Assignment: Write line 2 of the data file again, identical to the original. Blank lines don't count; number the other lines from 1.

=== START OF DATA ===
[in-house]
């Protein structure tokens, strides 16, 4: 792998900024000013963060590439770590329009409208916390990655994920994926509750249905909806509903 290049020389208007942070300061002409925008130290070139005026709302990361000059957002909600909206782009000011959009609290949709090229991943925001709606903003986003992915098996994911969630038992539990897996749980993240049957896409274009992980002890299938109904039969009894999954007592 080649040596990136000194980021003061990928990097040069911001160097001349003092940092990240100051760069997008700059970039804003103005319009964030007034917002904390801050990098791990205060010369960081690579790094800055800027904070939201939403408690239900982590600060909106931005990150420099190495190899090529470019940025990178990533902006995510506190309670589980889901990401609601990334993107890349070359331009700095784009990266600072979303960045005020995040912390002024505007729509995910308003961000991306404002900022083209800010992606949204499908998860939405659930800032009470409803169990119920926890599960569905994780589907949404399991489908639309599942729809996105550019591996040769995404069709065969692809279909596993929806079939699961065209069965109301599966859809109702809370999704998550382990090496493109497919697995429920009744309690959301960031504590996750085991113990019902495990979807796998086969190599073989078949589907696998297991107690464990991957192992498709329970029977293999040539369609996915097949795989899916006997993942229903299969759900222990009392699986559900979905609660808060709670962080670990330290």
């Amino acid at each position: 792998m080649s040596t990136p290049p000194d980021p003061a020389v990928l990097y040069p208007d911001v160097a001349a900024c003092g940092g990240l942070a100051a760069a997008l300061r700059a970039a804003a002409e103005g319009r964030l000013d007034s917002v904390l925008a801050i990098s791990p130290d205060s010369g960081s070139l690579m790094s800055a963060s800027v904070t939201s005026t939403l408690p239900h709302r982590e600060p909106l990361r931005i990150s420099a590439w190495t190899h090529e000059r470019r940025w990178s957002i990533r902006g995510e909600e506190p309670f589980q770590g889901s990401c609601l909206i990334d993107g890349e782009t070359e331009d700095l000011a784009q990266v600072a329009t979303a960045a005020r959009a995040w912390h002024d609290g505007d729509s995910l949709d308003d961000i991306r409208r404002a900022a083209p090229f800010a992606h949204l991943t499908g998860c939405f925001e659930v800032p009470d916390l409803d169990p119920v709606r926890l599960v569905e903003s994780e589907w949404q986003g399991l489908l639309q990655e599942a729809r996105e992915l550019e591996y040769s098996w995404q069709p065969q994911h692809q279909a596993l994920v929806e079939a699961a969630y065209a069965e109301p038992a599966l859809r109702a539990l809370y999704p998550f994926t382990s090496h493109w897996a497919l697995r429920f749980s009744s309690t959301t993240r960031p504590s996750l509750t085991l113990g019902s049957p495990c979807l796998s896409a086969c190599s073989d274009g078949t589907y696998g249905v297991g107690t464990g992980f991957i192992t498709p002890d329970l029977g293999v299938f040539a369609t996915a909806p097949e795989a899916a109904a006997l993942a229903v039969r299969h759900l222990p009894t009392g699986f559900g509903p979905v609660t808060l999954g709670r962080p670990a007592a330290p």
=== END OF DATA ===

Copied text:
């Protein structure tokens, strides 16, 4: 792998900024000013963060590439770590329009409208916390990655994920994926509750249905909806509903 290049020389208007942070300061002409925008130290070139005026709302990361000059957002909600909206782009000011959009609290949709090229991943925001709606903003986003992915098996994911969630038992539990897996749980993240049957896409274009992980002890299938109904039969009894999954007592 080649040596990136000194980021003061990928990097040069911001160097001349003092940092990240100051760069997008700059970039804003103005319009964030007034917002904390801050990098791990205060010369960081690579790094800055800027904070939201939403408690239900982590600060909106931005990150420099190495190899090529470019940025990178990533902006995510506190309670589980889901990401609601990334993107890349070359331009700095784009990266600072979303960045005020995040912390002024505007729509995910308003961000991306404002900022083209800010992606949204499908998860939405659930800032009470409803169990119920926890599960569905994780589907949404399991489908639309599942729809996105550019591996040769995404069709065969692809279909596993929806079939699961065209069965109301599966859809109702809370999704998550382990090496493109497919697995429920009744309690959301960031504590996750085991113990019902495990979807796998086969190599073989078949589907696998297991107690464990991957192992498709329970029977293999040539369609996915097949795989899916006997993942229903299969759900222990009392699986559900979905609660808060709670962080670990330290």